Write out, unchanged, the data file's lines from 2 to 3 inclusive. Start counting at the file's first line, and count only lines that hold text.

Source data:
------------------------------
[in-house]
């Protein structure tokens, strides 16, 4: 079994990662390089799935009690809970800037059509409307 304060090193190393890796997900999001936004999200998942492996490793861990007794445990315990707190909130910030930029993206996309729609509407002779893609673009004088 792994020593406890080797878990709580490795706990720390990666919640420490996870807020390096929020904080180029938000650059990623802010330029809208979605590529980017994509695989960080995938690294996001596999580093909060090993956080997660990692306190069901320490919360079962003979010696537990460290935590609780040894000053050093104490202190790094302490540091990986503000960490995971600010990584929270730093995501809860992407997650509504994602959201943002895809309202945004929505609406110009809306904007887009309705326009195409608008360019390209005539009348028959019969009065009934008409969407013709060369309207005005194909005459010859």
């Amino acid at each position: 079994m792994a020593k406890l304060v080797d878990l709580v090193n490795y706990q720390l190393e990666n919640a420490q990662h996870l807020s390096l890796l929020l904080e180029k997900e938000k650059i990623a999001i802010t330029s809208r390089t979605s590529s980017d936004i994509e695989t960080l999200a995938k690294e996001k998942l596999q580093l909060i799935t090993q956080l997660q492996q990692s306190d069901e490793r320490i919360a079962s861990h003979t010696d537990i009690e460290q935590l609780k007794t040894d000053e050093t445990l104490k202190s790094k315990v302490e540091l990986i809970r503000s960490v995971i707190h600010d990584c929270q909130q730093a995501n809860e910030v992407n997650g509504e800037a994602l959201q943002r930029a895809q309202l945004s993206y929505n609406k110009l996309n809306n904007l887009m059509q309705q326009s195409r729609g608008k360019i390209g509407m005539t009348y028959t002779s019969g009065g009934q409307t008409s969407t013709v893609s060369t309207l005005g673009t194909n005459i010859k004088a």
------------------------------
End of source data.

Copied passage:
């Protein structure tokens, strides 16, 4: 079994990662390089799935009690809970800037059509409307 304060090193190393890796997900999001936004999200998942492996490793861990007794445990315990707190909130910030930029993206996309729609509407002779893609673009004088 792994020593406890080797878990709580490795706990720390990666919640420490996870807020390096929020904080180029938000650059990623802010330029809208979605590529980017994509695989960080995938690294996001596999580093909060090993956080997660990692306190069901320490919360079962003979010696537990460290935590609780040894000053050093104490202190790094302490540091990986503000960490995971600010990584929270730093995501809860992407997650509504994602959201943002895809309202945004929505609406110009809306904007887009309705326009195409608008360019390209005539009348028959019969009065009934008409969407013709060369309207005005194909005459010859």
């Amino acid at each position: 079994m792994a020593k406890l304060v080797d878990l709580v090193n490795y706990q720390l190393e990666n919640a420490q990662h996870l807020s390096l890796l929020l904080e180029k997900e938000k650059i990623a999001i802010t330029s809208r390089t979605s590529s980017d936004i994509e695989t960080l999200a995938k690294e996001k998942l596999q580093l909060i799935t090993q956080l997660q492996q990692s306190d069901e490793r320490i919360a079962s861990h003979t010696d537990i009690e460290q935590l609780k007794t040894d000053e050093t445990l104490k202190s790094k315990v302490e540091l990986i809970r503000s960490v995971i707190h600010d990584c929270q909130q730093a995501n809860e910030v992407n997650g509504e800037a994602l959201q943002r930029a895809q309202l945004s993206y929505n609406k110009l996309n809306n904007l887009m059509q309705q326009s195409r729609g608008k360019i390209g509407m005539t009348y028959t002779s019969g009065g009934q409307t008409s969407t013709v893609s060369t309207l005005g673009t194909n005459i010859k004088a």